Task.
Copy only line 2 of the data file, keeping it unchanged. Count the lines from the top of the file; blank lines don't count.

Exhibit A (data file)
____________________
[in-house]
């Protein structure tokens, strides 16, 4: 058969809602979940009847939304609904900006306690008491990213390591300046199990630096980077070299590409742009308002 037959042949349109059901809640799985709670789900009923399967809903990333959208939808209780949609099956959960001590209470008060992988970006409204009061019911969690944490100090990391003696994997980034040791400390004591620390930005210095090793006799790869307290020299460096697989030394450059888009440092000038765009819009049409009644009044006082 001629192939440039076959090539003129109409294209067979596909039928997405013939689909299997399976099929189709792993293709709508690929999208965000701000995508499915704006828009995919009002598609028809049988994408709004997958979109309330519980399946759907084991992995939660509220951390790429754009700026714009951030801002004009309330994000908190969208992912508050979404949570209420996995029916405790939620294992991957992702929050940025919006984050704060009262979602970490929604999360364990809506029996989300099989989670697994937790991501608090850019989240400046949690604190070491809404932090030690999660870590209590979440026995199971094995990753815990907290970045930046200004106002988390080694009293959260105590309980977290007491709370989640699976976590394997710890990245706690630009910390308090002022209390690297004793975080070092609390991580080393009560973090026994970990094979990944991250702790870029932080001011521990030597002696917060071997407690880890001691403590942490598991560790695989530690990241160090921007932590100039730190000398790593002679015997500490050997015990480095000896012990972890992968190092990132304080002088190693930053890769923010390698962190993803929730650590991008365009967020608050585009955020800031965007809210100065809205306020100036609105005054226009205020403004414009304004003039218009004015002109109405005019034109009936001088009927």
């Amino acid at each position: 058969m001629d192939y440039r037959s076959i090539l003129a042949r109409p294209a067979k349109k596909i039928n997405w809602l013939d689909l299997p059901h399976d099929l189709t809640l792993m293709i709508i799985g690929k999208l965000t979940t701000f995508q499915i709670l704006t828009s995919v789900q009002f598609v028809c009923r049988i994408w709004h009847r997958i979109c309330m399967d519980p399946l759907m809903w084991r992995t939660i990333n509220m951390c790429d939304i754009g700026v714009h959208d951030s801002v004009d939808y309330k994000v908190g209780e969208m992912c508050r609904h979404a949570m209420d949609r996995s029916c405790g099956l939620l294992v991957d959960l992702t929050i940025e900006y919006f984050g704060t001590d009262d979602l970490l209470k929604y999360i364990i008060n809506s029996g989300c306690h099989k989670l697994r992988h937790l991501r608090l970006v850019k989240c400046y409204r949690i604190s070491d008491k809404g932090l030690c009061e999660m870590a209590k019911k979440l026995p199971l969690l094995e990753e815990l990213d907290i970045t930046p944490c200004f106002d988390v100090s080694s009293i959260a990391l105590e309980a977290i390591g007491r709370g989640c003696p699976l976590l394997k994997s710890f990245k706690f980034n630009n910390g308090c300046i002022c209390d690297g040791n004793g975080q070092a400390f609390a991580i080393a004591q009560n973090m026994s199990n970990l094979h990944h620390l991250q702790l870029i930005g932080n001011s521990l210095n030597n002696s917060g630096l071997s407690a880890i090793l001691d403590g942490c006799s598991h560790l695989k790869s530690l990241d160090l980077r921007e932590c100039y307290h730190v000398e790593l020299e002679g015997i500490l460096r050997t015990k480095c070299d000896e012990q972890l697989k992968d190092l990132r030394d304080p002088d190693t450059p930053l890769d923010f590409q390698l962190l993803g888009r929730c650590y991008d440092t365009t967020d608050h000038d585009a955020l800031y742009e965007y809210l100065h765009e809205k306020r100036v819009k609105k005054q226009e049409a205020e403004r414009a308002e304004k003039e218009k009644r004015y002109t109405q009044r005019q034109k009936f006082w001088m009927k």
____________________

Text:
């Protein structure tokens, strides 16, 4: 058969809602979940009847939304609904900006306690008491990213390591300046199990630096980077070299590409742009308002 037959042949349109059901809640799985709670789900009923399967809903990333959208939808209780949609099956959960001590209470008060992988970006409204009061019911969690944490100090990391003696994997980034040791400390004591620390930005210095090793006799790869307290020299460096697989030394450059888009440092000038765009819009049409009644009044006082 001629192939440039076959090539003129109409294209067979596909039928997405013939689909299997399976099929189709792993293709709508690929999208965000701000995508499915704006828009995919009002598609028809049988994408709004997958979109309330519980399946759907084991992995939660509220951390790429754009700026714009951030801002004009309330994000908190969208992912508050979404949570209420996995029916405790939620294992991957992702929050940025919006984050704060009262979602970490929604999360364990809506029996989300099989989670697994937790991501608090850019989240400046949690604190070491809404932090030690999660870590209590979440026995199971094995990753815990907290970045930046200004106002988390080694009293959260105590309980977290007491709370989640699976976590394997710890990245706690630009910390308090002022209390690297004793975080070092609390991580080393009560973090026994970990094979990944991250702790870029932080001011521990030597002696917060071997407690880890001691403590942490598991560790695989530690990241160090921007932590100039730190000398790593002679015997500490050997015990480095000896012990972890992968190092990132304080002088190693930053890769923010390698962190993803929730650590991008365009967020608050585009955020800031965007809210100065809205306020100036609105005054226009205020403004414009304004003039218009004015002109109405005019034109009936001088009927």